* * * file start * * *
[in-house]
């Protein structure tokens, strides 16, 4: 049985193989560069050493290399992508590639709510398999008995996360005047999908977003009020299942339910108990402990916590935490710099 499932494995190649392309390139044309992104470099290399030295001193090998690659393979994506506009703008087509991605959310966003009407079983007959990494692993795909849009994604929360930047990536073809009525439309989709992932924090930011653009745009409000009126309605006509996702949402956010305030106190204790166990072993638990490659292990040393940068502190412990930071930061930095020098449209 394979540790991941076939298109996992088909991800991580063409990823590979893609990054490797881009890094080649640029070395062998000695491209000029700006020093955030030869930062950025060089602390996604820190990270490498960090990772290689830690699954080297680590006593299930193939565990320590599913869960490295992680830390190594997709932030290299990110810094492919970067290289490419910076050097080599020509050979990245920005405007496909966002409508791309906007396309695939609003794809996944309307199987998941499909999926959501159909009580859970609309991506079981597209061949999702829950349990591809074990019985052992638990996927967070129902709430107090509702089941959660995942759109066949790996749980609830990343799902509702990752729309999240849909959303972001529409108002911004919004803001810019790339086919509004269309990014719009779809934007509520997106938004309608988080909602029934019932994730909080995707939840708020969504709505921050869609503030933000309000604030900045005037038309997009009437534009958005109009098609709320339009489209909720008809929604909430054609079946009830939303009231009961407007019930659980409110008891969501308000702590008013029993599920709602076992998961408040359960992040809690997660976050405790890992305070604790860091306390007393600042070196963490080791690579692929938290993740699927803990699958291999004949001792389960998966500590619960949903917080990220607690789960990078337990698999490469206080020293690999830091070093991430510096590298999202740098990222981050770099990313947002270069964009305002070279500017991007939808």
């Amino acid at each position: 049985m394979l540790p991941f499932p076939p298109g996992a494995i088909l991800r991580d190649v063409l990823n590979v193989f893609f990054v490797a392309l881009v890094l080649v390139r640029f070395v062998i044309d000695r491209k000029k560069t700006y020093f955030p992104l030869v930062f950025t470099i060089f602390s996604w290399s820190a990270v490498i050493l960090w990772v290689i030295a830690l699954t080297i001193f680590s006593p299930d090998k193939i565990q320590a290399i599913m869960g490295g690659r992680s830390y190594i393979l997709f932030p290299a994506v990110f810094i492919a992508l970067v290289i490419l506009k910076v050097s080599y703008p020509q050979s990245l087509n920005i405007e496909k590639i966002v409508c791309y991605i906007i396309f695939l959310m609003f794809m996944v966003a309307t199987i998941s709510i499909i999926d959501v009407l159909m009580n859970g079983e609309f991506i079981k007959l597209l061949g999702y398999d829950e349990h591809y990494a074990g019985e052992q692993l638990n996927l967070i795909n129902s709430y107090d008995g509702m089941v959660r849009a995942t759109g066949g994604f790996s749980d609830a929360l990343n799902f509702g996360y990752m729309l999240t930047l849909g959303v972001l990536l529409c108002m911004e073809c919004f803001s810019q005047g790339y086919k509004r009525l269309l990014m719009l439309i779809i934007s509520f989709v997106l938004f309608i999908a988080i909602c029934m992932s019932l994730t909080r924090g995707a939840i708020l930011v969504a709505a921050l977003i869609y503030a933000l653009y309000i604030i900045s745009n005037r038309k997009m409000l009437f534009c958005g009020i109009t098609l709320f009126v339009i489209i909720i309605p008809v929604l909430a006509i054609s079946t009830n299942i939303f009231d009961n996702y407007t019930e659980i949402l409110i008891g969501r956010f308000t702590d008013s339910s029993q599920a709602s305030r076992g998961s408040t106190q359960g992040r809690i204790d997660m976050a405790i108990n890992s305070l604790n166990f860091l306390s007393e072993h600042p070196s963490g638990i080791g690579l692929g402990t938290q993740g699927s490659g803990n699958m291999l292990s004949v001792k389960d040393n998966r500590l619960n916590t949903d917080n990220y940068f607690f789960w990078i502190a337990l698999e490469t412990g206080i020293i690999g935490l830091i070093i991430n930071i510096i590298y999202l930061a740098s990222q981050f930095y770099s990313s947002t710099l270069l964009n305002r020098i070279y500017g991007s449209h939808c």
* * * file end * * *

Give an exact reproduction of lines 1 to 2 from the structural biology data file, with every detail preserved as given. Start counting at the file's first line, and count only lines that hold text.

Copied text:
[in-house]
């Protein structure tokens, strides 16, 4: 049985193989560069050493290399992508590639709510398999008995996360005047999908977003009020299942339910108990402990916590935490710099 499932494995190649392309390139044309992104470099290399030295001193090998690659393979994506506009703008087509991605959310966003009407079983007959990494692993795909849009994604929360930047990536073809009525439309989709992932924090930011653009745009409000009126309605006509996702949402956010305030106190204790166990072993638990490659292990040393940068502190412990930071930061930095020098449209 394979540790991941076939298109996992088909991800991580063409990823590979893609990054490797881009890094080649640029070395062998000695491209000029700006020093955030030869930062950025060089602390996604820190990270490498960090990772290689830690699954080297680590006593299930193939565990320590599913869960490295992680830390190594997709932030290299990110810094492919970067290289490419910076050097080599020509050979990245920005405007496909966002409508791309906007396309695939609003794809996944309307199987998941499909999926959501159909009580859970609309991506079981597209061949999702829950349990591809074990019985052992638990996927967070129902709430107090509702089941959660995942759109066949790996749980609830990343799902509702990752729309999240849909959303972001529409108002911004919004803001810019790339086919509004269309990014719009779809934007509520997106938004309608988080909602029934019932994730909080995707939840708020969504709505921050869609503030933000309000604030900045005037038309997009009437534009958005109009098609709320339009489209909720008809929604909430054609079946009830939303009231009961407007019930659980409110008891969501308000702590008013029993599920709602076992998961408040359960992040809690997660976050405790890992305070604790860091306390007393600042070196963490080791690579692929938290993740699927803990699958291999004949001792389960998966500590619960949903917080990220607690789960990078337990698999490469206080020293690999830091070093991430510096590298999202740098990222981050770099990313947002270069964009305002070279500017991007939808």